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New Study Finds UV Lamps NOT a Skin Cancer Cause

Anne Moratto | January 4, 2013 | 8:55 AM

According to a new study conducted by The Journal of Investigative Dermatology, UV lamps commonly used for drying nail polish do not increase skin cancer risk. 

The Journal of Investigative Dermatology compared the UV rays emitted from three popular brands of nail lamps to low-risk phototherapy devices used in dermatology treatments (each dermatology treatment consists of 15-30 sessions). Researchers found that a salon client would need approximately 250 years of weekly manicures that involve the use of UV nail lights to develop the same risk of exposure as just one round of phototherapy sessions used to treat various skin conditions. Based on these results, researchers concluded that nail lamps do not significantly increase the risk of getting skin cancer.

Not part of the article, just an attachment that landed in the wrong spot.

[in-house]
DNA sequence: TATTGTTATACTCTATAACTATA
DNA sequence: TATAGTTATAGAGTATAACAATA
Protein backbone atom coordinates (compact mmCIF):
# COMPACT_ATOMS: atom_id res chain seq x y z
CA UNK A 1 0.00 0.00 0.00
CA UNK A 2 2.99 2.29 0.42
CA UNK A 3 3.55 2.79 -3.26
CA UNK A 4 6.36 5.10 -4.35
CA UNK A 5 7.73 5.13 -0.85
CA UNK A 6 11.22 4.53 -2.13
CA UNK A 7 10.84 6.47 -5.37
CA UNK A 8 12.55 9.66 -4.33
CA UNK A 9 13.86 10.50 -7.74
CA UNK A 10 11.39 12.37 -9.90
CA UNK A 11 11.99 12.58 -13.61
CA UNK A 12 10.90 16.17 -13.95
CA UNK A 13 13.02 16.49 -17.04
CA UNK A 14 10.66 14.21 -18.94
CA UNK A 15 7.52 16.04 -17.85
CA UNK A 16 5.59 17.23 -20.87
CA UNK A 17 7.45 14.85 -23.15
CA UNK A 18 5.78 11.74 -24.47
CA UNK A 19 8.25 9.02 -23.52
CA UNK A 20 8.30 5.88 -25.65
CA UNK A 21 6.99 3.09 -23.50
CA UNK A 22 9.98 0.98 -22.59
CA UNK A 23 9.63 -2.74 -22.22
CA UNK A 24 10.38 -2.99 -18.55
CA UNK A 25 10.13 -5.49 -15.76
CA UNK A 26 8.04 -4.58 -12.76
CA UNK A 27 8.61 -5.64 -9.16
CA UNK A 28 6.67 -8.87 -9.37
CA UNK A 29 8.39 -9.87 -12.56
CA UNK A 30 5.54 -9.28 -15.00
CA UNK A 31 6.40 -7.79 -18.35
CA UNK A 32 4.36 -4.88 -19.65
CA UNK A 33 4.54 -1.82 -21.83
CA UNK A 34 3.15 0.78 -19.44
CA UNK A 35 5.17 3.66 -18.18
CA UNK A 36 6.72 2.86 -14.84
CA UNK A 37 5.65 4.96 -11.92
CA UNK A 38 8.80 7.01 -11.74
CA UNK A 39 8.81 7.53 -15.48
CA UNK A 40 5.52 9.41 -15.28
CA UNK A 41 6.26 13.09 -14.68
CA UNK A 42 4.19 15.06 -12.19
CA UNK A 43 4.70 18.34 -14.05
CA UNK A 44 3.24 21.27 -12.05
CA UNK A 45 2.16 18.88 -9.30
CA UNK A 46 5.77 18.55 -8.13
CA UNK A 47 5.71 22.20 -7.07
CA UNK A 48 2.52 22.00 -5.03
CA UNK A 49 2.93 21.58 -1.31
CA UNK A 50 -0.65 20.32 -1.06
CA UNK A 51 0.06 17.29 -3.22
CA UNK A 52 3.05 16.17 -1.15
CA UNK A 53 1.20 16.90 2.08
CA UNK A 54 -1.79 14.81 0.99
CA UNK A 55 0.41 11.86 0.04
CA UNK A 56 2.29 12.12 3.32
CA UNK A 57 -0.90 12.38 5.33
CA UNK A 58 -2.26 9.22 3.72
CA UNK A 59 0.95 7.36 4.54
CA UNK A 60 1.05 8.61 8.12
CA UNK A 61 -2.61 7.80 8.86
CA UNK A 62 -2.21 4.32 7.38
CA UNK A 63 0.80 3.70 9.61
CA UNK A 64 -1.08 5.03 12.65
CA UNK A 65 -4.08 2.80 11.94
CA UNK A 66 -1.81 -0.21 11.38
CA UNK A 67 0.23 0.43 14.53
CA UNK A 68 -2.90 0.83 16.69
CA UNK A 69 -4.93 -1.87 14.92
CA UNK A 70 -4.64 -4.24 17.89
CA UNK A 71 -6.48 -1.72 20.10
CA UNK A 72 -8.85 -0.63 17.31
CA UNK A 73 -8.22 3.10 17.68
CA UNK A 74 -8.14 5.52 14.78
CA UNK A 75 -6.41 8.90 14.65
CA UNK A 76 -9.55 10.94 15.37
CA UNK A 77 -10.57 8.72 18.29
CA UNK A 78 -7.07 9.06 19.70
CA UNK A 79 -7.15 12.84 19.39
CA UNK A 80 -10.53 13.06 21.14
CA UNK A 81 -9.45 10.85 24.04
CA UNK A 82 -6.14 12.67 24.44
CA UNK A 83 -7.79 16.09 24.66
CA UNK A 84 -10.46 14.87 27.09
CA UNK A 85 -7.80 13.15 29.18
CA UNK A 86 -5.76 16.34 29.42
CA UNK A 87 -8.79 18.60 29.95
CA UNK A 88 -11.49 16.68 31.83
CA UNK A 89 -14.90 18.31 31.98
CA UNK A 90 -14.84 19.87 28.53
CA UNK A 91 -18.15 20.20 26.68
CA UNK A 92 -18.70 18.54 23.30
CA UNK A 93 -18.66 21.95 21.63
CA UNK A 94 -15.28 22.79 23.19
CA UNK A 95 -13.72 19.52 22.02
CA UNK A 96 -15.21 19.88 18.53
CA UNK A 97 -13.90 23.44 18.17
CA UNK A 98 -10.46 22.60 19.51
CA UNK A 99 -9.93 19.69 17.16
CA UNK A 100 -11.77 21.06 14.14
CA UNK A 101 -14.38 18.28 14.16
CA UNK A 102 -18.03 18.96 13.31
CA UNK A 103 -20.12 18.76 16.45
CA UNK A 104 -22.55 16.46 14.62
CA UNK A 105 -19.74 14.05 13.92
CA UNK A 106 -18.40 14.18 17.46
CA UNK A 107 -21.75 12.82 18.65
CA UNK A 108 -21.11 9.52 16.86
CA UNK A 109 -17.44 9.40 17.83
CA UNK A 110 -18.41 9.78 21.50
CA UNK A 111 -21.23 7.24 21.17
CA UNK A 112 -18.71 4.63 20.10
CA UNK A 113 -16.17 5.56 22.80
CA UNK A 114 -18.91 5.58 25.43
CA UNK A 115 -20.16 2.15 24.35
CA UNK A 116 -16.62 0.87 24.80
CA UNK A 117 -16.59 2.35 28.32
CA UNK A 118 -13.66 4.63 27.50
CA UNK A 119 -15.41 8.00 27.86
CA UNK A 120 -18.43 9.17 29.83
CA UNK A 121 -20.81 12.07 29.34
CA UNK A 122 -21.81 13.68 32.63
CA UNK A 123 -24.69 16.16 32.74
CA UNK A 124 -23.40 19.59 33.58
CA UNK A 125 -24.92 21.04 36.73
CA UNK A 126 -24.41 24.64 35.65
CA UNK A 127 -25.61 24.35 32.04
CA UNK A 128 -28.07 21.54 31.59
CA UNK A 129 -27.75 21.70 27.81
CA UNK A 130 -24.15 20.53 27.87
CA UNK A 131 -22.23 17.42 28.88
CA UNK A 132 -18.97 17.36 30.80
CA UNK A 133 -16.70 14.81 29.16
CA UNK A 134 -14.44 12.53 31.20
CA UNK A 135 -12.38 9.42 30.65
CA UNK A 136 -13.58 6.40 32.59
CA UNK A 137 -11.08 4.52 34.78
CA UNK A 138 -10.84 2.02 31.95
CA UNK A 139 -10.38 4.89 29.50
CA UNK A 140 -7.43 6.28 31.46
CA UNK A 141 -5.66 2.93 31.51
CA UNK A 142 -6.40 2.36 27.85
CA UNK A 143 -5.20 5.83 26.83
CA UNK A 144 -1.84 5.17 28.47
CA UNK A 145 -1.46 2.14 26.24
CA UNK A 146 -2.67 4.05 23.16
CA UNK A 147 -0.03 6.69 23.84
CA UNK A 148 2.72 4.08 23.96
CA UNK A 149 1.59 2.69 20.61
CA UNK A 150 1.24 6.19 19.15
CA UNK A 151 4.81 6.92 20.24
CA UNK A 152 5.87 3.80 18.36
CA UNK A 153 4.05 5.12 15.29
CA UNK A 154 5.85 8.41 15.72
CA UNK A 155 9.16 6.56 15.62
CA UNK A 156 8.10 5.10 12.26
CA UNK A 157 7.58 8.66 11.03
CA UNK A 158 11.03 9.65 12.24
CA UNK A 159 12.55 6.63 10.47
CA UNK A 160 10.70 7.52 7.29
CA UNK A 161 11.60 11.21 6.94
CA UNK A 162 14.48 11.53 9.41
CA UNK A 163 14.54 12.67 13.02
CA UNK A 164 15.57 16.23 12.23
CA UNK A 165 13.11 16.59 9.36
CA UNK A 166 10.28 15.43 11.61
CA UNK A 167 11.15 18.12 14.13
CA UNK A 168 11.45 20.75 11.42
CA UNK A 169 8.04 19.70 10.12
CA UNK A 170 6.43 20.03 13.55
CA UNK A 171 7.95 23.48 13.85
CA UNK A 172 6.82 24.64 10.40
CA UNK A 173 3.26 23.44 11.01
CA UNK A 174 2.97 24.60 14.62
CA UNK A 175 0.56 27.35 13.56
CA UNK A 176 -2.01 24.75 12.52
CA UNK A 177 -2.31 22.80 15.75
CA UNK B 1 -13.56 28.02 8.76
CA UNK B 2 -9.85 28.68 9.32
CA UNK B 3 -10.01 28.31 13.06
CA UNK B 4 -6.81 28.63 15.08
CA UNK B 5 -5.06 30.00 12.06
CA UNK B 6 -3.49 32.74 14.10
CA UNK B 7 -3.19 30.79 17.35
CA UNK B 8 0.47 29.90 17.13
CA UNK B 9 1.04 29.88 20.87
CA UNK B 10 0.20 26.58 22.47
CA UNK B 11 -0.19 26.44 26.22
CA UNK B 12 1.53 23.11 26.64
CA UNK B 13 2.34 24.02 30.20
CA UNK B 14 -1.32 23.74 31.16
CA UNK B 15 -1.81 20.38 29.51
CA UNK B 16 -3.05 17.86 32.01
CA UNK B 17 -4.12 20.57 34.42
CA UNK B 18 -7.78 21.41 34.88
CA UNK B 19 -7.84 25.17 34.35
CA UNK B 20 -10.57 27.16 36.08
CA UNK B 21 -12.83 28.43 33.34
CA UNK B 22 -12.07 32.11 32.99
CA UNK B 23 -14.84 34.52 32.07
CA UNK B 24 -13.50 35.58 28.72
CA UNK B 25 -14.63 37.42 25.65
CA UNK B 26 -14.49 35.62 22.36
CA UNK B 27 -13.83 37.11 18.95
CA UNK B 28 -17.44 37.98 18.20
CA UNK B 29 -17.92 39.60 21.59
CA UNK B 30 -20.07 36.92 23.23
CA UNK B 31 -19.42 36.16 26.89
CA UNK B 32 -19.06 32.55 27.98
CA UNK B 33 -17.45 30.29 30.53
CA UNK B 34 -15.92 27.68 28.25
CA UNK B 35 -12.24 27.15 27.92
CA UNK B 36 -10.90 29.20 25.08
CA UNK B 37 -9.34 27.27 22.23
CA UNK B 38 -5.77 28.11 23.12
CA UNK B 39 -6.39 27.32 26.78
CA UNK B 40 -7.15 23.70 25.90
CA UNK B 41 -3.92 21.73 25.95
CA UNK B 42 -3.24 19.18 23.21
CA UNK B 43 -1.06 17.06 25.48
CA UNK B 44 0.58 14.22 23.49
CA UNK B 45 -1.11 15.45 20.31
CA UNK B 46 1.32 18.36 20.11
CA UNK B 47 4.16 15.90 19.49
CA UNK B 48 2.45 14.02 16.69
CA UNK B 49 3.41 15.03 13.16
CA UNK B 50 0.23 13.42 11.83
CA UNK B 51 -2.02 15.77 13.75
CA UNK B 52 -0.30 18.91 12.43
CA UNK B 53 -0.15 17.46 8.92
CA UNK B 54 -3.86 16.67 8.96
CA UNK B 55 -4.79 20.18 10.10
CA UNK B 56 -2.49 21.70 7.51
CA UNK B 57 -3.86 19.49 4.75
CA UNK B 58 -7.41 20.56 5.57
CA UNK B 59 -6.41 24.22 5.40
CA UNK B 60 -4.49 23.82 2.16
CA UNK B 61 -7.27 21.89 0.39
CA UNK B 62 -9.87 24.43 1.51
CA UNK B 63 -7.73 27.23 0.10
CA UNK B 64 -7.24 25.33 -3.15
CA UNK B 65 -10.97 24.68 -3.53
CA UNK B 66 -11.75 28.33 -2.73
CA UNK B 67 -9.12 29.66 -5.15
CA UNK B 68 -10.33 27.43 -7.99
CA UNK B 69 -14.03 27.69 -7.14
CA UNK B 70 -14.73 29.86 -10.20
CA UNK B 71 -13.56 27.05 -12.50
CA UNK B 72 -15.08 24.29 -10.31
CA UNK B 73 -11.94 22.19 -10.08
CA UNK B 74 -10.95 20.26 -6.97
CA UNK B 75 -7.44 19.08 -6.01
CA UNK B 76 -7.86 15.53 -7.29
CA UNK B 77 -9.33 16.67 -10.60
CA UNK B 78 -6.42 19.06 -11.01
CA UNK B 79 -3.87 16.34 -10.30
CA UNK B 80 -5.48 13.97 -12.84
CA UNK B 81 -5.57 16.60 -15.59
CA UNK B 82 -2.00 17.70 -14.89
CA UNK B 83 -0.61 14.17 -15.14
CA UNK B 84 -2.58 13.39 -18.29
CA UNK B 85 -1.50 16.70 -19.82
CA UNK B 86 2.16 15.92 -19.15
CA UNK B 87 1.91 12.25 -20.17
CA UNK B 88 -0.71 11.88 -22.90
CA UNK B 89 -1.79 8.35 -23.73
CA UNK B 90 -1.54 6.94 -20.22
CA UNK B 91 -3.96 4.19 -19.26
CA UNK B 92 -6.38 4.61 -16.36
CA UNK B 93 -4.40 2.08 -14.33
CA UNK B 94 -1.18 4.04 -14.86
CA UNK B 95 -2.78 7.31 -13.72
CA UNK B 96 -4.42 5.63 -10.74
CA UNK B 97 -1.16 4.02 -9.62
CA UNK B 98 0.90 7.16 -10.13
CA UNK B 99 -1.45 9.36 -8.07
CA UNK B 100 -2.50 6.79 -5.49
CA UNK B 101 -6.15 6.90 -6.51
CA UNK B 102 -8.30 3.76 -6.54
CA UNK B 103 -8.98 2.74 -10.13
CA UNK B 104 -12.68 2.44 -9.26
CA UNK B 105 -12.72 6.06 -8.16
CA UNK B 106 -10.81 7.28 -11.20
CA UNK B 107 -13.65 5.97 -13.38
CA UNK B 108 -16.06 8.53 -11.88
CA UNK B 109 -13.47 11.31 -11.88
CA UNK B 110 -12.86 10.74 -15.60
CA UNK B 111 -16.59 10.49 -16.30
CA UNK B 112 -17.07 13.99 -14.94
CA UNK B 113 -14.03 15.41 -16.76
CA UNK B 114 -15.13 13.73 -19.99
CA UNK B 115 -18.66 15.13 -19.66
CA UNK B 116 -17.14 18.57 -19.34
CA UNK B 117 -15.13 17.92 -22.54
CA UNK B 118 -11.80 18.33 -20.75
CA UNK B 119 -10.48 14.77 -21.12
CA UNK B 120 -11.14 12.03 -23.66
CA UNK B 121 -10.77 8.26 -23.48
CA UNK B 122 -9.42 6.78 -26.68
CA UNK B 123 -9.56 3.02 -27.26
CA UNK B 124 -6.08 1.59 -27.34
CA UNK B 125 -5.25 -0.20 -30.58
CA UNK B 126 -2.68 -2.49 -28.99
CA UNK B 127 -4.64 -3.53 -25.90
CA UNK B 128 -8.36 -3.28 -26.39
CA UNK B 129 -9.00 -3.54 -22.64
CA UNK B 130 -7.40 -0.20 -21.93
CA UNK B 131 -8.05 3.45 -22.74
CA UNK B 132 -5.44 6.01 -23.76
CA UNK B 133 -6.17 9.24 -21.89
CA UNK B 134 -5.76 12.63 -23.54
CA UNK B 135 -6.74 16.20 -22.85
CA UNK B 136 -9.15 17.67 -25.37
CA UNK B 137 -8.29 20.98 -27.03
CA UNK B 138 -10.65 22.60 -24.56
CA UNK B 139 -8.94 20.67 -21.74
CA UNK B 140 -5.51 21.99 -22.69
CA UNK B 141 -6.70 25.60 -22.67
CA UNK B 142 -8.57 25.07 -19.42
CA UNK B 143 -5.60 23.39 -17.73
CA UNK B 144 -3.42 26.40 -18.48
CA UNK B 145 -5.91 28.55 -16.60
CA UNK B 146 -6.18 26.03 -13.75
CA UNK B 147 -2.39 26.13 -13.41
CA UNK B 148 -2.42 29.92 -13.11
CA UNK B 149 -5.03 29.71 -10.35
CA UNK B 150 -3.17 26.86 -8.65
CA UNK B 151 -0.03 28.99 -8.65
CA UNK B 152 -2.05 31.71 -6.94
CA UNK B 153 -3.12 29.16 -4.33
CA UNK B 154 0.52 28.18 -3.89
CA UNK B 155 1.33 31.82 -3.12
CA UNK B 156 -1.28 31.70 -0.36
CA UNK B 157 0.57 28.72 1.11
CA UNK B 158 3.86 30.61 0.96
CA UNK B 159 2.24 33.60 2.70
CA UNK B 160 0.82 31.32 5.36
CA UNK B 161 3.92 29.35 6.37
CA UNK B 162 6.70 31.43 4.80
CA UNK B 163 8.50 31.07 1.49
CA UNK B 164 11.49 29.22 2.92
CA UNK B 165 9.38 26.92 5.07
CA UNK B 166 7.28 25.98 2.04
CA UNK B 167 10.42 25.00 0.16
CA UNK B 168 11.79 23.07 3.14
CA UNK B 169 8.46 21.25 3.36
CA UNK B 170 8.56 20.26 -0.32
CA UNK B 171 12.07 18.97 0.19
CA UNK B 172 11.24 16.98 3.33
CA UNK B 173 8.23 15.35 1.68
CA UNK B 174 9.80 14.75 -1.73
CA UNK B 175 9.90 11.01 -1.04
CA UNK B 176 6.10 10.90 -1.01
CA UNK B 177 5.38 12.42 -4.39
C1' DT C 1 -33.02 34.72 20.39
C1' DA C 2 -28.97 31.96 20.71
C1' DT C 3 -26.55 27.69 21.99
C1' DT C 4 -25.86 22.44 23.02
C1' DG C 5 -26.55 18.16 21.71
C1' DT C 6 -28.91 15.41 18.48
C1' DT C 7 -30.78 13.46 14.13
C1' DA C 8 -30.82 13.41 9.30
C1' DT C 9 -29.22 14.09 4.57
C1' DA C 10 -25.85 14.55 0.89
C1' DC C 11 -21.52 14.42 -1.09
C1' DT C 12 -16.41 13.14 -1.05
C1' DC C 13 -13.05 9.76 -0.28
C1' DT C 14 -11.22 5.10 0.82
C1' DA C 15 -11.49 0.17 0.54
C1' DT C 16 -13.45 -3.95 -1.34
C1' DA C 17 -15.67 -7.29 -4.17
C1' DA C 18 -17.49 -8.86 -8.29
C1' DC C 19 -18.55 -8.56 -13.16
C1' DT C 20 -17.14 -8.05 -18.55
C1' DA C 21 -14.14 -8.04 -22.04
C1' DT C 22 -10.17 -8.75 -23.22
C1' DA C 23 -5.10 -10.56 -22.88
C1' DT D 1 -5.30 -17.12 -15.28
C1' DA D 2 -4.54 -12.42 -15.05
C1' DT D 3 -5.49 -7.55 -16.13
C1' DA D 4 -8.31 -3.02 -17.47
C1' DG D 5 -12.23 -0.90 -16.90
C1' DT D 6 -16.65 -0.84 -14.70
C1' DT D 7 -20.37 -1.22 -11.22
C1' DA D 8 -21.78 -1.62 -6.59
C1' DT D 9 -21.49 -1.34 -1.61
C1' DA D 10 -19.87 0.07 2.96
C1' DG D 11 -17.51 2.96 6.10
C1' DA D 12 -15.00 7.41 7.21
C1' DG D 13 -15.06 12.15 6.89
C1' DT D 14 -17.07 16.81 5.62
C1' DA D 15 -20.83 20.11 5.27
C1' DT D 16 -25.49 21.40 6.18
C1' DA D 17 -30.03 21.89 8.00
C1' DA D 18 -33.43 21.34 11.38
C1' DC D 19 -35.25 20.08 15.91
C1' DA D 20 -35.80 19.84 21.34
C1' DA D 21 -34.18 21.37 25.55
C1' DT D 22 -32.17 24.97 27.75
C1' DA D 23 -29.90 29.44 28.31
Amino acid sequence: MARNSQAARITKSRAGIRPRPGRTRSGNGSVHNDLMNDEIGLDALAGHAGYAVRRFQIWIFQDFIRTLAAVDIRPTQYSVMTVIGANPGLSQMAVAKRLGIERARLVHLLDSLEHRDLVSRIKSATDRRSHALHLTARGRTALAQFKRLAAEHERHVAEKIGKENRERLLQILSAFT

Further investigation into a possible connection between nail lamps and cancer has been conducted by leading photobiologist and creator of the SPF system, Dr. Robert Sayre. In numerous interviews and his soon-to-be-published research, Dr. Sayre has similarly stated that the use of UV nail lamps does not contribute to the risk of getting skin cancer and that the emissions from UV nail lamps are safer than that of natural sunlight.

For complete coverage of the latest nail lamp study, please visit: http://www.probeauty.org/nmc/.

 

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